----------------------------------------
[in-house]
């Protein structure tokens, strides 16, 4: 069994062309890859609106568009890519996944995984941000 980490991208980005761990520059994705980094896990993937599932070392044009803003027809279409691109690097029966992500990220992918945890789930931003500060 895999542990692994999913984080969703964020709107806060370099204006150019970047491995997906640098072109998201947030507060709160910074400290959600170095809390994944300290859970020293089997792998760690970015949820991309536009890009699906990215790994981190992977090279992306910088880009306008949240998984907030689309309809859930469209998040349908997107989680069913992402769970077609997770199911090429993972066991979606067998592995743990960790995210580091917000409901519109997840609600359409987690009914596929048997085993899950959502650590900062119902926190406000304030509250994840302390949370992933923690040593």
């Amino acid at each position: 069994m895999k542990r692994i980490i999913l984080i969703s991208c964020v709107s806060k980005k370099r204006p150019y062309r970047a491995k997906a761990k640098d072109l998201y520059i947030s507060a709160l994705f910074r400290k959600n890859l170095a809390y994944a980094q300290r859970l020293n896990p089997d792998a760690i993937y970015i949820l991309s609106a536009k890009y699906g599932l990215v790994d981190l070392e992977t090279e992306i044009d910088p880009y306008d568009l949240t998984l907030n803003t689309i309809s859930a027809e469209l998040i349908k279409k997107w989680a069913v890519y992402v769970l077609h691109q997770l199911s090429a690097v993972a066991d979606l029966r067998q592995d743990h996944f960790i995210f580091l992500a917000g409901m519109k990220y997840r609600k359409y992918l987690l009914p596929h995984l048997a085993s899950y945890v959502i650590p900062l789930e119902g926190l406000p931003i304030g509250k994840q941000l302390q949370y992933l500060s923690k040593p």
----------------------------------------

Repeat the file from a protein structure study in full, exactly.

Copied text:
[in-house]
């Protein structure tokens, strides 16, 4: 069994062309890859609106568009890519996944995984941000 980490991208980005761990520059994705980094896990993937599932070392044009803003027809279409691109690097029966992500990220992918945890789930931003500060 895999542990692994999913984080969703964020709107806060370099204006150019970047491995997906640098072109998201947030507060709160910074400290959600170095809390994944300290859970020293089997792998760690970015949820991309536009890009699906990215790994981190992977090279992306910088880009306008949240998984907030689309309809859930469209998040349908997107989680069913992402769970077609997770199911090429993972066991979606067998592995743990960790995210580091917000409901519109997840609600359409987690009914596929048997085993899950959502650590900062119902926190406000304030509250994840302390949370992933923690040593």
């Amino acid at each position: 069994m895999k542990r692994i980490i999913l984080i969703s991208c964020v709107s806060k980005k370099r204006p150019y062309r970047a491995k997906a761990k640098d072109l998201y520059i947030s507060a709160l994705f910074r400290k959600n890859l170095a809390y994944a980094q300290r859970l020293n896990p089997d792998a760690i993937y970015i949820l991309s609106a536009k890009y699906g599932l990215v790994d981190l070392e992977t090279e992306i044009d910088p880009y306008d568009l949240t998984l907030n803003t689309i309809s859930a027809e469209l998040i349908k279409k997107w989680a069913v890519y992402v769970l077609h691109q997770l199911s090429a690097v993972a066991d979606l029966r067998q592995d743990h996944f960790i995210f580091l992500a917000g409901m519109k990220y997840r609600k359409y992918l987690l009914p596929h995984l048997a085993s899950y945890v959502i650590p900062l789930e119902g926190l406000p931003i304030g509250k994840q941000l302390q949370y992933l500060s923690k040593p």